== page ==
Last night I was in the lovely home of a business executive and his wife. The furniture was tastefully appointed, expensive cars filled the driveway, maids scurried about. Impressive and enviable.
This attractive couple routinely host Bible studies, conduct all night prayer vigils, go on mission trips, and consistently lead people to Christ. They are generous with their resources beyond measure. Their commitment to Christ and His cause is without question.
These folks have it together, wouldn’t you say? Sadly, the answer is “No”. How is this possible?
The answer lies in the fact that they are failing in the most basic area of their lives: Their children.
In the home confusion reigns. The children are angry, flustered… disrespectful. There is constant jostling for control between parents and children. The decibel level is deafening.
Guests find it difficult to carry on conversation without being interrupted. Rather than a place of refuge, the home is a center for chaos and discord.
Involvement in God’s work does not absolve us of parental responsibility as Eli, the priest discovered: “For I told him that I would judge his family forever because of the sin he knew about; his sons made themselves contemptible, and he failed to restrain them. Therefore, I swore to the house of Eli, ‘The guilt of Eli‘s house will never be atoned for by sacrifice or offering.” (1 Samuel 3:13-14)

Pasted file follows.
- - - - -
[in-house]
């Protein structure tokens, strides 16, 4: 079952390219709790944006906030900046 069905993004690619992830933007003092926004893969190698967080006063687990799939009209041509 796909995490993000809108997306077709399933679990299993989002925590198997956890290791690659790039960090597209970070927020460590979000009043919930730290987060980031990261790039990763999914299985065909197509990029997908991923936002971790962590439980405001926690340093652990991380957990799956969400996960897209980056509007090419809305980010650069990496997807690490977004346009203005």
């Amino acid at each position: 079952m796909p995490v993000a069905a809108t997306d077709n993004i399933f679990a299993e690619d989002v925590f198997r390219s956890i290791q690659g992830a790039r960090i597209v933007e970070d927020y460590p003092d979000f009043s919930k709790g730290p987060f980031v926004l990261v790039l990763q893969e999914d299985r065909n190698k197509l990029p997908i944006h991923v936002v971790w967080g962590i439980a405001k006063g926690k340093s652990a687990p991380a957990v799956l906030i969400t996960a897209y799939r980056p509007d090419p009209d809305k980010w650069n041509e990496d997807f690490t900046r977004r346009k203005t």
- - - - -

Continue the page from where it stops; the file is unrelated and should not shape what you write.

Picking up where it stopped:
Missionary stateswoman Helen Morken has sagaciously observed, “Many Christians have forsaken their children for the mission, living to see their children undo their mission, realizing too late that their children were the mission.”
Paul reminds us that an elder “must be one who manages his own household well, keeping his children under control with all dignity (but if a man does not know how to manage his household how will he take care of the church of God?)” (1 Timothy 3:4, 5)
The term “manage well” presents the idea of order, discipline, planning, superintending; of giving direction. Literally of “presiding with beauty or excellence.”
The Christian husband and father is to lead his family with dignity. That is, he is to guide them with reverence, respect, gravity and sanctity. It is one thing to control one’s family with harshness and cold directives, and quite another to lead with firm compassion.
It has been our observation that chronic behavioral problems are usually an indication of a failure in parenting —generally centering on the father’s failure to lead his family in a Biblical manner.
May God help us to not miss it here!